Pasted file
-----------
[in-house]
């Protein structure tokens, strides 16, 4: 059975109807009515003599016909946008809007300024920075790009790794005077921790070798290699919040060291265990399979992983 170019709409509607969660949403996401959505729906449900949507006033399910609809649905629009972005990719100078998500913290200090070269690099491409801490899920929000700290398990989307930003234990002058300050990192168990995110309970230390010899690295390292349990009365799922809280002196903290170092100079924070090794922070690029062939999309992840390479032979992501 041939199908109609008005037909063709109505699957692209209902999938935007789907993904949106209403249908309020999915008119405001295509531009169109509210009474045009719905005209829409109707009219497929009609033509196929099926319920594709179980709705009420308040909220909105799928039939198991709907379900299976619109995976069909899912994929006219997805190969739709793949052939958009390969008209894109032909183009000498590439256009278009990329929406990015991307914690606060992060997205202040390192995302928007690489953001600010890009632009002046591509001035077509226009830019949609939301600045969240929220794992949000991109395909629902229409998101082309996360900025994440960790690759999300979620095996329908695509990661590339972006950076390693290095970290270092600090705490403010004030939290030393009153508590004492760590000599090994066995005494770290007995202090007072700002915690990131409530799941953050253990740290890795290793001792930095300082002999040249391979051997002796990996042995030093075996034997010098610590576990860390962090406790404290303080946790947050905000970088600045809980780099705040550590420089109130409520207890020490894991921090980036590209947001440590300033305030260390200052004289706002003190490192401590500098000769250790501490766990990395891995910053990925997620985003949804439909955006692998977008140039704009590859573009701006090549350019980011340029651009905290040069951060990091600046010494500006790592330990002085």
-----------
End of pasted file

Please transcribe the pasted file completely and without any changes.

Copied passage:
[in-house]
């Protein structure tokens, strides 16, 4: 059975109807009515003599016909946008809007300024920075790009790794005077921790070798290699919040060291265990399979992983 170019709409509607969660949403996401959505729906449900949507006033399910609809649905629009972005990719100078998500913290200090070269690099491409801490899920929000700290398990989307930003234990002058300050990192168990995110309970230390010899690295390292349990009365799922809280002196903290170092100079924070090794922070690029062939999309992840390479032979992501 041939199908109609008005037909063709109505699957692209209902999938935007789907993904949106209403249908309020999915008119405001295509531009169109509210009474045009719905005209829409109707009219497929009609033509196929099926319920594709179980709705009420308040909220909105799928039939198991709907379900299976619109995976069909899912994929006219997805190969739709793949052939958009390969008209894109032909183009000498590439256009278009990329929406990015991307914690606060992060997205202040390192995302928007690489953001600010890009632009002046591509001035077509226009830019949609939301600045969240929220794992949000991109395909629902229409998101082309996360900025994440960790690759999300979620095996329908695509990661590339972006950076390693290095970290270092600090705490403010004030939290030393009153508590004492760590000599090994066995005494770290007995202090007072700002915690990131409530799941953050253990740290890795290793001792930095300082002999040249391979051997002796990996042995030093075996034997010098610590576990860390962090406790404290303080946790947050905000970088600045809980780099705040550590420089109130409520207890020490894991921090980036590209947001440590300033305030260390200052004289706002003190490192401590500098000769250790501490766990990395891995910053990925997620985003949804439909955006692998977008140039704009590859573009701006090549350019980011340029651009905290040069951060990091600046010494500006790592330990002085």